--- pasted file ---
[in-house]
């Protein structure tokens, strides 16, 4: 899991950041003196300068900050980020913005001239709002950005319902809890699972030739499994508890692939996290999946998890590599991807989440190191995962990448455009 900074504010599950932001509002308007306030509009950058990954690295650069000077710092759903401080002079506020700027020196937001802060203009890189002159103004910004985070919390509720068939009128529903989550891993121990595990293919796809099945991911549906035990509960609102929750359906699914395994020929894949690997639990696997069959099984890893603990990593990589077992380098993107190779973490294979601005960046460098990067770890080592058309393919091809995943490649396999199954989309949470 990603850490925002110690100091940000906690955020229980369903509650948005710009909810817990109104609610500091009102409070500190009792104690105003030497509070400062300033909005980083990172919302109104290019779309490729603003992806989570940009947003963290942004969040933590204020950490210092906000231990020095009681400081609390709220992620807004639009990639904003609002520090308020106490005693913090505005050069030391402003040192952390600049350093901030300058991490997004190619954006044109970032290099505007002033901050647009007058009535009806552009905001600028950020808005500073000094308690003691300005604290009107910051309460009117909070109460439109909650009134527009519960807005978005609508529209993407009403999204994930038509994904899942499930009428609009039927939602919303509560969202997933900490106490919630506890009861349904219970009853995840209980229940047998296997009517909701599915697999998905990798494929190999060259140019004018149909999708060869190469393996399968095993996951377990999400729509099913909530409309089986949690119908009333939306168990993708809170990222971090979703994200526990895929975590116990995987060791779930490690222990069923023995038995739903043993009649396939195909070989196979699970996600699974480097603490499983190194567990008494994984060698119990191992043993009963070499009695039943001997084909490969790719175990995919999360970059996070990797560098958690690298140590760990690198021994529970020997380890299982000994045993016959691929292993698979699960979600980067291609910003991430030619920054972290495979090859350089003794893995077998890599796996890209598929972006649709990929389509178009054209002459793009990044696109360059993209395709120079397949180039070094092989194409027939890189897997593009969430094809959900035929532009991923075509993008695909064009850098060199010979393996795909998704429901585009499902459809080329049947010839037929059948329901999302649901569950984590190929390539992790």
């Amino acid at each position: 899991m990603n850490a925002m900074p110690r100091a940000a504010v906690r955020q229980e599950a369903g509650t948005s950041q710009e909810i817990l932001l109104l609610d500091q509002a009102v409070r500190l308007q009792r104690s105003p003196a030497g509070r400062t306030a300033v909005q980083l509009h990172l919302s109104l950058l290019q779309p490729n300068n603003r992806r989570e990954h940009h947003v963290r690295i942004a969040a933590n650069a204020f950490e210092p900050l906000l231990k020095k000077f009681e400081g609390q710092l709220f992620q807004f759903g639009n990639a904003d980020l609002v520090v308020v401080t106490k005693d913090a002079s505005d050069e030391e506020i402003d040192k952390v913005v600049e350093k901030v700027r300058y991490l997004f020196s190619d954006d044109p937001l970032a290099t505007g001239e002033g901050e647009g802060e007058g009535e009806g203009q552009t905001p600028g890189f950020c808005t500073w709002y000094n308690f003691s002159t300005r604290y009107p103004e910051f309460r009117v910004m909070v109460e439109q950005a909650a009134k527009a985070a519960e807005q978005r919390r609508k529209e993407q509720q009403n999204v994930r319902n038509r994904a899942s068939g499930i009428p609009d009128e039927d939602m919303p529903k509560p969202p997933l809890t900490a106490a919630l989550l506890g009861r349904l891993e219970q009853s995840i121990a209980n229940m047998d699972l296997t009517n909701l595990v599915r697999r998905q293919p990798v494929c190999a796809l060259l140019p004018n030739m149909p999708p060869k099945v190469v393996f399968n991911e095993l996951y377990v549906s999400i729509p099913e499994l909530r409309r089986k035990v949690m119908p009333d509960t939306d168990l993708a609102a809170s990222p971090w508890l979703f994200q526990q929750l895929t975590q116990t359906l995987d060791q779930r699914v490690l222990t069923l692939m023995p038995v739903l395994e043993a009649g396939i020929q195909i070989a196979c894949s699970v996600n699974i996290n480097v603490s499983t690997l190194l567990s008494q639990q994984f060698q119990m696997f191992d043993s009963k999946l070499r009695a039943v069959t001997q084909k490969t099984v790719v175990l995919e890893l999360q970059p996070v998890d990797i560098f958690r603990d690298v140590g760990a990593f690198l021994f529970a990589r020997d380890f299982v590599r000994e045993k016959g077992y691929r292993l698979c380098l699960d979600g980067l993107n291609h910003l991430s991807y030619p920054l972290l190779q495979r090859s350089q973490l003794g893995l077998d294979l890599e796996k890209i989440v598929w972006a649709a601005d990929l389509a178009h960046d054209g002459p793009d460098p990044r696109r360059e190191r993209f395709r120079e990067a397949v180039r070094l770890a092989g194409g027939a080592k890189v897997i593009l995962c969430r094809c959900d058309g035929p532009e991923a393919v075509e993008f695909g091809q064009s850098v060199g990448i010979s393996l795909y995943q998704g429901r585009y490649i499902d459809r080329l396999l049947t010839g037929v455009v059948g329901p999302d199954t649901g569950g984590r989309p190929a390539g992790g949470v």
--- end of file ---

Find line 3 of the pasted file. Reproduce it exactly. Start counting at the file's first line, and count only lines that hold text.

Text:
């Amino acid at each position: 899991m990603n850490a925002m900074p110690r100091a940000a504010v906690r955020q229980e599950a369903g509650t948005s950041q710009e909810i817990l932001l109104l609610d500091q509002a009102v409070r500190l308007q009792r104690s105003p003196a030497g509070r400062t306030a300033v909005q980083l509009h990172l919302s109104l950058l290019q779309p490729n300068n603003r992806r989570e990954h940009h947003v963290r690295i942004a969040a933590n650069a204020f950490e210092p900050l906000l231990k020095k000077f009681e400081g609390q710092l709220f992620q807004f759903g639009n990639a904003d980020l609002v520090v308020v401080t106490k005693d913090a002079s505005d050069e030391e506020i402003d040192k952390v913005v600049e350093k901030v700027r300058y991490l997004f020196s190619d954006d044109p937001l970032a290099t505007g001239e002033g901050e647009g802060e007058g009535e009806g203009q552009t905001p600028g890189f950020c808005t500073w709002y000094n308690f003691s002159t300005r604290y009107p103004e910051f309460r009117v910004m909070v109460e439109q950005a909650a009134k527009a985070a519960e807005q978005r919390r609508k529209e993407q509720q009403n999204v994930r319902n038509r994904a899942s068939g499930i009428p609009d009128e039927d939602m919303p529903k509560p969202p997933l809890t900490a106490a919630l989550l506890g009861r349904l891993e219970q009853s995840i121990a209980n229940m047998d699972l296997t009517n909701l595990v599915r697999r998905q293919p990798v494929c190999a796809l060259l140019p004018n030739m149909p999708p060869k099945v190469v393996f399968n991911e095993l996951y377990v549906s999400i729509p099913e499994l909530r409309r089986k035990v949690m119908p009333d509960t939306d168990l993708a609102a809170s990222p971090w508890l979703f994200q526990q929750l895929t975590q116990t359906l995987d060791q779930r699914v490690l222990t069923l692939m023995p038995v739903l395994e043993a009649g396939i020929q195909i070989a196979c894949s699970v996600n699974i996290n480097v603490s499983t690997l190194l567990s008494q639990q994984f060698q119990m696997f191992d043993s009963k999946l070499r009695a039943v069959t001997q084909k490969t099984v790719v175990l995919e890893l999360q970059p996070v998890d990797i560098f958690r603990d690298v140590g760990a990593f690198l021994f529970a990589r020997d380890f299982v590599r000994e045993k016959g077992y691929r292993l698979c380098l699960d979600g980067l993107n291609h910003l991430s991807y030619p920054l972290l190779q495979r090859s350089q973490l003794g893995l077998d294979l890599e796996k890209i989440v598929w972006a649709a601005d990929l389509a178009h960046d054209g002459p793009d460098p990044r696109r360059e190191r993209f395709r120079e990067a397949v180039r070094l770890a092989g194409g027939a080592k890189v897997i593009l995962c969430r094809c959900d058309g035929p532009e991923a393919v075509e993008f695909g091809q064009s850098v060199g990448i010979s393996l795909y995943q998704g429901r585009y490649i499902d459809r080329l396999l049947t010839g037929v455009v059948g329901p999302d199954t649901g569950g984590r989309p190929a390539g992790g949470v």